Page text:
"Human aspirations have often been expressed in trinities..." - What's yours called?
Satish Kumar prefaces Part Two of his book with a quotation from T S Eliot:
The only wisdom we can hope to attain is humility; humility is endless.In his continuing 'Quest for Wholeness' (the title of Part Two) Kumar refers to the Bhagavad Gita, according to which "nature, society and self should form a triangle, an interconnected whole. Every day we need to take care of these three aspects of our lives," he says. These are the grounds of his own thinking and he has chosen the words Soil, Soul and Society to describe his version of this trinity. He compares it to other, better-known, trinities, such as the Christian Trinity, the French revolution slogan ('Liberte, Egalite, Fraternite'), and the new age trinity of 'Mind, Body, Spirit'.
It is hard to disagree with much of what Kumar writes in this book: even the varied participants of the Wychwood Circle discussion on this topic showed an unusual degree of agreement. Kumar sets out his own stall, travelling via Jainism and Hinduism, with more than an obeisance to Buddhism, and a nod in the direction of Islam. Christianity, oddly enough, hardly gets a mention - which made a refreshing change for our discussion group but is odd when writing for a Western readership.
This 11th chapter in Part Two is a case in point. He wants to emphasize the superior merits of his own trinity which 'brings nature, humanity and spirituality together' and has little trouble dismissing the humanism of the Enlightenment because it seems to discard spirituality. Similarly what he calls the new age trinity is too personal, he says, ignoring social justice and ecological sustainability. And Christianity is written off in a sentence:
'Father, Son and Holy Spirit' is a spiritual trinity, but it takes no note of the social and ecological dimensions.Reading this book for refreshment and a good dose of 'Eastern wisdom', one can happily move on swiftly as he does. But coming back to this, it is striking what a narrow interpretation this suggests for the Christian trinitarian faith. Whatever one makes of it in practice, it is a recurrent theme in scripture and the liturgy, not to mention two thousand years of theology, that the Trinity is - at least for some - precisely a way of formulating the sort of vision that Kumar recommends.
Maybe more of us are CeltsIn classical theology, God the Father is creator and sustainer of the universe and we are to worship and adore him for that role; can we possibly do so without reverencing nature as it speaks to us of God and his creation? Kumar refers to nature and creation in chapter 25 on dualism, where he acknowledges that 'the Celts saw the presence of God in creation itself'. But he is convinced that the 'dominant Judaeo-Christian influence' has been that God told man to 'subdue the earth and multiply'. He is quoting Genesis and taking a not untypical interpretation of it as the 'dominant' one. He may be right, but maybe more of us are Celts nowadays.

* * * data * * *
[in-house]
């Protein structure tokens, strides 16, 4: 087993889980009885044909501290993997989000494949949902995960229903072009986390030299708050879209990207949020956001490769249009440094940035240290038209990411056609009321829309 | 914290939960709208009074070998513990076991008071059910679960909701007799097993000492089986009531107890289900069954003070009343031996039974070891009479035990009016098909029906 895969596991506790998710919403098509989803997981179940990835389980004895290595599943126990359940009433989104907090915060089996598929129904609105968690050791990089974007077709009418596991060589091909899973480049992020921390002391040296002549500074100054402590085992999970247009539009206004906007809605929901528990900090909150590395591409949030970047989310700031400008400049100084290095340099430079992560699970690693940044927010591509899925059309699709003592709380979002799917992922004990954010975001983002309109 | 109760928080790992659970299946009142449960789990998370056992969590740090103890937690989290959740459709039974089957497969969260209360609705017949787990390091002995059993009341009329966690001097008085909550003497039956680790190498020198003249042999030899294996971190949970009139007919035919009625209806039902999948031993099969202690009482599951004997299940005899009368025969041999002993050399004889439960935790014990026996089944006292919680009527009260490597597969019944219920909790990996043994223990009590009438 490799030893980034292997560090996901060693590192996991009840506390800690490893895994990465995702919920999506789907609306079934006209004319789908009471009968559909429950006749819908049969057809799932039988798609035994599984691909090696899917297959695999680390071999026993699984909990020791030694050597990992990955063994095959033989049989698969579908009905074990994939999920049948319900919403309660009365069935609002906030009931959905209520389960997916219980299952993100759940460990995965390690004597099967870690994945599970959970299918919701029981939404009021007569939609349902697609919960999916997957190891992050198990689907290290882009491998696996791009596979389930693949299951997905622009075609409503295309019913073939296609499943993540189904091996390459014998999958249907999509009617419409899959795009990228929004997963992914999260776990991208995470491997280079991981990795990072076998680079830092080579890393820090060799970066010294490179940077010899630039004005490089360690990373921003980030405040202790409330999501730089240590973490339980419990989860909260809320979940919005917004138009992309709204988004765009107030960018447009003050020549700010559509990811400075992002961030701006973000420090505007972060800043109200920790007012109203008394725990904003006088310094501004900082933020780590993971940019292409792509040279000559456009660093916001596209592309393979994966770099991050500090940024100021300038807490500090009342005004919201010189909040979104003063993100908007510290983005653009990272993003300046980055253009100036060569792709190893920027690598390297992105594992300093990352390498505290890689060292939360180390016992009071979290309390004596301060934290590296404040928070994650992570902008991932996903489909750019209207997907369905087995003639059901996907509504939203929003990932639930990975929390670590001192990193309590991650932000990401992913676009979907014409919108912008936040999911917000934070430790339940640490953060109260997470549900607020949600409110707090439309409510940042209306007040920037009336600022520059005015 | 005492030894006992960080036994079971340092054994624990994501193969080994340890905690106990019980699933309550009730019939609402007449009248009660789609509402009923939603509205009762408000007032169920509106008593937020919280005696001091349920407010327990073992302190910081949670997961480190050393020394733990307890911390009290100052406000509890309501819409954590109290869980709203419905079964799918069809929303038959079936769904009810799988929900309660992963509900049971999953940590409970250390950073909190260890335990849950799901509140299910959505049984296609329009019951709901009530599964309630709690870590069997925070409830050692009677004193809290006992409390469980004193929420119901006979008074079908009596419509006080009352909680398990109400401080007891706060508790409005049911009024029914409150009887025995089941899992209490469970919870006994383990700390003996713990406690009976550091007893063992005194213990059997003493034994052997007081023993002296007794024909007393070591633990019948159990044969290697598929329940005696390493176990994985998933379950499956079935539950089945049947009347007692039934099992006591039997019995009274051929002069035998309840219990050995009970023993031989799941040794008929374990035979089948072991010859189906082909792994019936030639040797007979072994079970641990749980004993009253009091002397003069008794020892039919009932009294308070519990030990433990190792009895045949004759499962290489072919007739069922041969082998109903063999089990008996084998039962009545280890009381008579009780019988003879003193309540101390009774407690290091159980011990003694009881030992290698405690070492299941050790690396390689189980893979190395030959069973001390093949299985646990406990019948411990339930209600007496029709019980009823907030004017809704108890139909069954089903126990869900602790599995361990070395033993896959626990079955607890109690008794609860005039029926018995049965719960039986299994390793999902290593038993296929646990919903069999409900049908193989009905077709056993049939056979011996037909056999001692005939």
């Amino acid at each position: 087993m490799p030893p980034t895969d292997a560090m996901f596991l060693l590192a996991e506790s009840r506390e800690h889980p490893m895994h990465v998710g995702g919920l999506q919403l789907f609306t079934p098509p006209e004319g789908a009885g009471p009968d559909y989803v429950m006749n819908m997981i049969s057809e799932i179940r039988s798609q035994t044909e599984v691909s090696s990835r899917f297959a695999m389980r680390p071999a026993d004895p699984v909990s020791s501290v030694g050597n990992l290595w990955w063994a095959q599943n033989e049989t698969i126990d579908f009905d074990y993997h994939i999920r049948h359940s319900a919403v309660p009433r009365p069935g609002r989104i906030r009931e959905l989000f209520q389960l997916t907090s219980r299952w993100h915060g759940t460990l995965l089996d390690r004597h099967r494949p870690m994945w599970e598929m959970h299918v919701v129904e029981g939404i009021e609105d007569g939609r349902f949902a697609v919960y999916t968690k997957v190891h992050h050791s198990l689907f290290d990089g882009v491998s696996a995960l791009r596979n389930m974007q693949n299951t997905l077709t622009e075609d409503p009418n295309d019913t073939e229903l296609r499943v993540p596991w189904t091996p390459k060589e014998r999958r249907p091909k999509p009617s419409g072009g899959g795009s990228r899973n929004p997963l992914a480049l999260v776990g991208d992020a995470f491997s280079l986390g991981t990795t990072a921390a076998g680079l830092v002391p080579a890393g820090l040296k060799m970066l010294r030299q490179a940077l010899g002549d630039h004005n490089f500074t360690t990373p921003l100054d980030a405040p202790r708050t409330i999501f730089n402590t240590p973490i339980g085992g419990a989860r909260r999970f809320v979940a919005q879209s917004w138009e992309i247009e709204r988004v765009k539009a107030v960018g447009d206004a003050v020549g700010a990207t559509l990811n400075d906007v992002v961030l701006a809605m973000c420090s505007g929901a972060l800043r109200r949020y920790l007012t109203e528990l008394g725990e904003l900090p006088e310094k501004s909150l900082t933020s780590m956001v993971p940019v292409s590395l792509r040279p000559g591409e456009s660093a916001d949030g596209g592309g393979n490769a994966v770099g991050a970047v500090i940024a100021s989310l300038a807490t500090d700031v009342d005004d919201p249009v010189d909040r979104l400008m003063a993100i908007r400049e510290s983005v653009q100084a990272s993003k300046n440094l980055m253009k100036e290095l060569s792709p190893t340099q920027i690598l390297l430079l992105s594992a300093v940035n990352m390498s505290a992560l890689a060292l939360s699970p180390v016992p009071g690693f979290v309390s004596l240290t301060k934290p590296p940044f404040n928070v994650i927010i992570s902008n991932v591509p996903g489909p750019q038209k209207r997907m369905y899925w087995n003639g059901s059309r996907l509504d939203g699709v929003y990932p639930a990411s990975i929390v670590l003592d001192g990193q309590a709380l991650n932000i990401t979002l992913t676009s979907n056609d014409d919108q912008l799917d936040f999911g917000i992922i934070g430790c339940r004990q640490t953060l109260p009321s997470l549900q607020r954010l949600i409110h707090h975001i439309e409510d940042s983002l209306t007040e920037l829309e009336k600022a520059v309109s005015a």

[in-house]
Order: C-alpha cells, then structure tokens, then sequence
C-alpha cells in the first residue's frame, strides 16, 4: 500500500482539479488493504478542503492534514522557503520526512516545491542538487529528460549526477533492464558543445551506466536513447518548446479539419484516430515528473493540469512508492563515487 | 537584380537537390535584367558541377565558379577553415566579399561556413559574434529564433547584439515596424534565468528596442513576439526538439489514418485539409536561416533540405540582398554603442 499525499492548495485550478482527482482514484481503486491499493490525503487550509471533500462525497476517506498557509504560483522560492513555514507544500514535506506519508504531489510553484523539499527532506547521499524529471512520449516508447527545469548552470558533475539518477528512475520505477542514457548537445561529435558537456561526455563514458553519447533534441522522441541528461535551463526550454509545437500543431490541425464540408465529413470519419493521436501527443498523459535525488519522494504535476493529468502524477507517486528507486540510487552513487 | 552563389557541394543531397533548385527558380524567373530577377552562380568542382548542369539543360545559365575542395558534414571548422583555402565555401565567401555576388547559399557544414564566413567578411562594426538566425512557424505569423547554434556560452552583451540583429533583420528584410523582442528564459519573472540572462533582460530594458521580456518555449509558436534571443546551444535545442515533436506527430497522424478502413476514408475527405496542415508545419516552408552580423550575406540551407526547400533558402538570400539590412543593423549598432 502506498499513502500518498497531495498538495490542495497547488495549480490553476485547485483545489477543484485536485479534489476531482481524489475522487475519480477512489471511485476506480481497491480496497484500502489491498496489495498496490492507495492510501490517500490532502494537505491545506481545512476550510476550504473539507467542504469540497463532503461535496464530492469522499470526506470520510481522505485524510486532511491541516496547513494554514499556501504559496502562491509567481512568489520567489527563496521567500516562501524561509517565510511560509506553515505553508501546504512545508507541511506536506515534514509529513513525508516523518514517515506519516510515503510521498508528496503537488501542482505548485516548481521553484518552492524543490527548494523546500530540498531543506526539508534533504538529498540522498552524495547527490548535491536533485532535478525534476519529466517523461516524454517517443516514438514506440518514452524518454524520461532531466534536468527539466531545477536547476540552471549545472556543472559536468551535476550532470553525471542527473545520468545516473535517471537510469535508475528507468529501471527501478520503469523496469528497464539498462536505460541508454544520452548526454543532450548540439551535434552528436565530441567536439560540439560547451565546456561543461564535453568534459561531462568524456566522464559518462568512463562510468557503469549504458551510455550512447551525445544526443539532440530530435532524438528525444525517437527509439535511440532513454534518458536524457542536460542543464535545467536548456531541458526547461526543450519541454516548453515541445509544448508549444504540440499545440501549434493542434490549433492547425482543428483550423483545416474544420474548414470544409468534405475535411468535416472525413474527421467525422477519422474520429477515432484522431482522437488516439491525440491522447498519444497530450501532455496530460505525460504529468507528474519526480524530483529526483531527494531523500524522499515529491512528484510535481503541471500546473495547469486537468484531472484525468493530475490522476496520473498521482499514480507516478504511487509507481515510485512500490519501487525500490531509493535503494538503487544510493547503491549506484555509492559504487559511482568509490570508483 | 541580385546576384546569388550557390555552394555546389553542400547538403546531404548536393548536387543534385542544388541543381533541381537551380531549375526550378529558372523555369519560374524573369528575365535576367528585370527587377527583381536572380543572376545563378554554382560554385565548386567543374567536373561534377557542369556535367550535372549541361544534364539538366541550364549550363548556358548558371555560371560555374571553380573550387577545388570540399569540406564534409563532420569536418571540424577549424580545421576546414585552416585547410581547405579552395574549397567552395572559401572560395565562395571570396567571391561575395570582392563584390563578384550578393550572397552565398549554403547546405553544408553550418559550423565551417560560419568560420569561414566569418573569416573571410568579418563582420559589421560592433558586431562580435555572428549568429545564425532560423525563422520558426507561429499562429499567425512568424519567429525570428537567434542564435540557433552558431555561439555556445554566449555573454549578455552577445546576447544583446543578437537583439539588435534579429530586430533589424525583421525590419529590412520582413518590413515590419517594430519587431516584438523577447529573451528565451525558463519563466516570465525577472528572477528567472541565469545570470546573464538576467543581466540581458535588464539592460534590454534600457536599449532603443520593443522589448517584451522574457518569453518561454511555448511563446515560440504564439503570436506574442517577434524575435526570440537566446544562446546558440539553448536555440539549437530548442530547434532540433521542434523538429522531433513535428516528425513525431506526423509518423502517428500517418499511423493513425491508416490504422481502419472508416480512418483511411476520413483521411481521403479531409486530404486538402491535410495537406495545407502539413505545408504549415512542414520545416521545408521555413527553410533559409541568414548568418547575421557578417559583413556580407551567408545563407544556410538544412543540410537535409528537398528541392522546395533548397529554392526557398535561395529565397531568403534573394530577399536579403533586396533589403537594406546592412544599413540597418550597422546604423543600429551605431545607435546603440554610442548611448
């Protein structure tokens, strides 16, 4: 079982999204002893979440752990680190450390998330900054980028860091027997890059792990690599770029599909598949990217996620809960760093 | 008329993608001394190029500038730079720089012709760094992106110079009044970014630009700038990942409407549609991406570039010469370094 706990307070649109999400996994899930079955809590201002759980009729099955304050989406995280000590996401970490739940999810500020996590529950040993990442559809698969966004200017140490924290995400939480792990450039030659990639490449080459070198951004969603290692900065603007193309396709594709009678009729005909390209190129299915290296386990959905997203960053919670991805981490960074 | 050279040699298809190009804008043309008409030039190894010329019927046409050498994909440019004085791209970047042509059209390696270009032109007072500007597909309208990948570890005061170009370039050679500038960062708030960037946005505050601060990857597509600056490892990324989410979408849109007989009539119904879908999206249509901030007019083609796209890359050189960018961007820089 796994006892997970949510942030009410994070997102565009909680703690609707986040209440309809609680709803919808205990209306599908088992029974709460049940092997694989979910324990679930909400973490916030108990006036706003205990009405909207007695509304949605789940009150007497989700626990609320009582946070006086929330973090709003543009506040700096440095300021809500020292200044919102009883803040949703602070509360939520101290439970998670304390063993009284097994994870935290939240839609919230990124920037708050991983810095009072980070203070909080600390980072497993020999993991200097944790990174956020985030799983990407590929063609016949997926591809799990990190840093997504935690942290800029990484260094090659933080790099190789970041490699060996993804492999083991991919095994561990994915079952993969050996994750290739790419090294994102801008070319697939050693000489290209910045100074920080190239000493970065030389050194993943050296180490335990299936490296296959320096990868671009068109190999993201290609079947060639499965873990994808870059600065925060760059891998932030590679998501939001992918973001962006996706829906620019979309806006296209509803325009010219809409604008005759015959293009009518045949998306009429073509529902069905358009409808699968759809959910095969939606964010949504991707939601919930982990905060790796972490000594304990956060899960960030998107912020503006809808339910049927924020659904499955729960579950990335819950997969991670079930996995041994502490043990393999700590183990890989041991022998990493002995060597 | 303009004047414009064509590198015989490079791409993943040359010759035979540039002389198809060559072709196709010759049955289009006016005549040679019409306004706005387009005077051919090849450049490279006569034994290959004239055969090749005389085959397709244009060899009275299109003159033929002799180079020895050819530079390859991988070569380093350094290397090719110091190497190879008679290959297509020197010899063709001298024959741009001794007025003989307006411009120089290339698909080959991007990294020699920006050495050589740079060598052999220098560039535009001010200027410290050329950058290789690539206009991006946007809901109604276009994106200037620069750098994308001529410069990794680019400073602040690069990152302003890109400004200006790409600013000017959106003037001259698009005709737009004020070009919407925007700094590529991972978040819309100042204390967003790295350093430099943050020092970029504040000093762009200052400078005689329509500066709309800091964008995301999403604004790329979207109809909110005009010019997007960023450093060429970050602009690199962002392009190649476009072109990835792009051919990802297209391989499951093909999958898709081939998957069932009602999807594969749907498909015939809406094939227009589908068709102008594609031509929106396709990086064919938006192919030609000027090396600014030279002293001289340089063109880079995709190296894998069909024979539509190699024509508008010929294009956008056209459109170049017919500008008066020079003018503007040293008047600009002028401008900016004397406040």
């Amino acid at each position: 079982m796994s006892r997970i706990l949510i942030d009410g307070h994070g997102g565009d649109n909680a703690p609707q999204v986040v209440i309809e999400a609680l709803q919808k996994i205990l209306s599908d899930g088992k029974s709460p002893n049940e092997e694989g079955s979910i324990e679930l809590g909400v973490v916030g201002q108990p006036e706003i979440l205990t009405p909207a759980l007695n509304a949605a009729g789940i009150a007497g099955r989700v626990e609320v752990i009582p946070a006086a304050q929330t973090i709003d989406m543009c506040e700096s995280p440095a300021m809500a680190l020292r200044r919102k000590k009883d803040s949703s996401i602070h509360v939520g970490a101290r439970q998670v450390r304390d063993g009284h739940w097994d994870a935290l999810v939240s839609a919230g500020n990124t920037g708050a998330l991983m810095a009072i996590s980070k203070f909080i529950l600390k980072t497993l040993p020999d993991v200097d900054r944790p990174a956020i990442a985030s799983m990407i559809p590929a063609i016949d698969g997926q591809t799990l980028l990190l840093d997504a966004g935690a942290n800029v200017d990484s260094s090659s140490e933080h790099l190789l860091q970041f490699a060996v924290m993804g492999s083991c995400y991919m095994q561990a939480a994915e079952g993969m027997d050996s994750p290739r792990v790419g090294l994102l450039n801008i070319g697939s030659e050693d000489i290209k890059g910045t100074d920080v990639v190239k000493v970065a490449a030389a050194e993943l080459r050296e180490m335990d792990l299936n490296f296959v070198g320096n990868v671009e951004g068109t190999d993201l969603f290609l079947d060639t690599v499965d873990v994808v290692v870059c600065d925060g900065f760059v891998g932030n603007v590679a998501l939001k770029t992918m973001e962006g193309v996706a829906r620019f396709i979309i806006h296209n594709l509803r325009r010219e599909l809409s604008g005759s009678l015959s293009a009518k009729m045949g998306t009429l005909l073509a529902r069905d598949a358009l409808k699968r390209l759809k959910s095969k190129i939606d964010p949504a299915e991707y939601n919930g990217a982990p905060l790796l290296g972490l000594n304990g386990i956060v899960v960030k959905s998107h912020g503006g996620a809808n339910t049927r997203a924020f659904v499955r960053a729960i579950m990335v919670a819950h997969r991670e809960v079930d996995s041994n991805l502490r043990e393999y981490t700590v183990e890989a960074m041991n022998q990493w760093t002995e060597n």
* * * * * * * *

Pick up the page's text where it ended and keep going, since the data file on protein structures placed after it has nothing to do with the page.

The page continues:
Similarly, Jesus as the second person of the Christian Trinity is usually understood as God's self-expression as a human being, who as flesh and blood goes round Galilee preaching the establishment of 'the kingdom of God', a community which foreshadows an ideal which may be called heaven: is this anything other than the 'humanity' or the 'society' which Kumar wants us to take seriously?
Finally, the Holy Spirit - well, that's your spiritual or 'soul' bit, which Kumar does not question, even quoting Thomas Aquinas as referring to anima mundi - the soul of the world. But the whole point of the Trinity is surely to understand the three persons as one God and therefore to separate or play down one element of 'soil, soul or society' goes against even orthodox Christian teaching. Or so one could argue.
Humanity, humanism and human-nessIn practice Kumar has a point in that Christians have seemed to see and talk about their faith as a personal journey, individualistic rather than social, largely about self-fulfilment and reaching towards a future goal of 'eternity'. But it's hard to follow the Jews through the Egyptian desert or listen to the Sermon on the Mount (Blessed be... etc) without realising that this is a very human, not to say humanistic, faith and a very social lifestyle.
As for the ecology, maybe we should be looking for a few more references in contemporary sermons to sustainability and symbiotic relationships. Or we should be singing more psalms (or the Canticle Benedicite, omnia opera in the Book of Common Prayer) where the glories of nature are cited as evidence of 'All ye works of the Lord'; and then we should go home and think hard about our own responsibilities.
Of course, Kumar is right in his conclusions - as was TS Eliot in his prescription. Unless we can bring together compassion and humility, concern for the environment, and (however we interpret it for ourselves) spirituality, then maybe we are missing something and the whole balance of our world is under threat:
Without reverence there can be no ecology, and without spirituality there can be no sustainability.
The next open forum is on September 7th when we are delighted to welcome Canon Mark Oakley from St Paul's Cathedral. He will lead an interactive session on poetry and faith, anticipating his new book, The Splash of Words: believing in poetry. Some time ago he wrote The Collage of God, a treasure trove of thoughts and quotations which resonate with the modern reader with even a passing interest in spiritual things.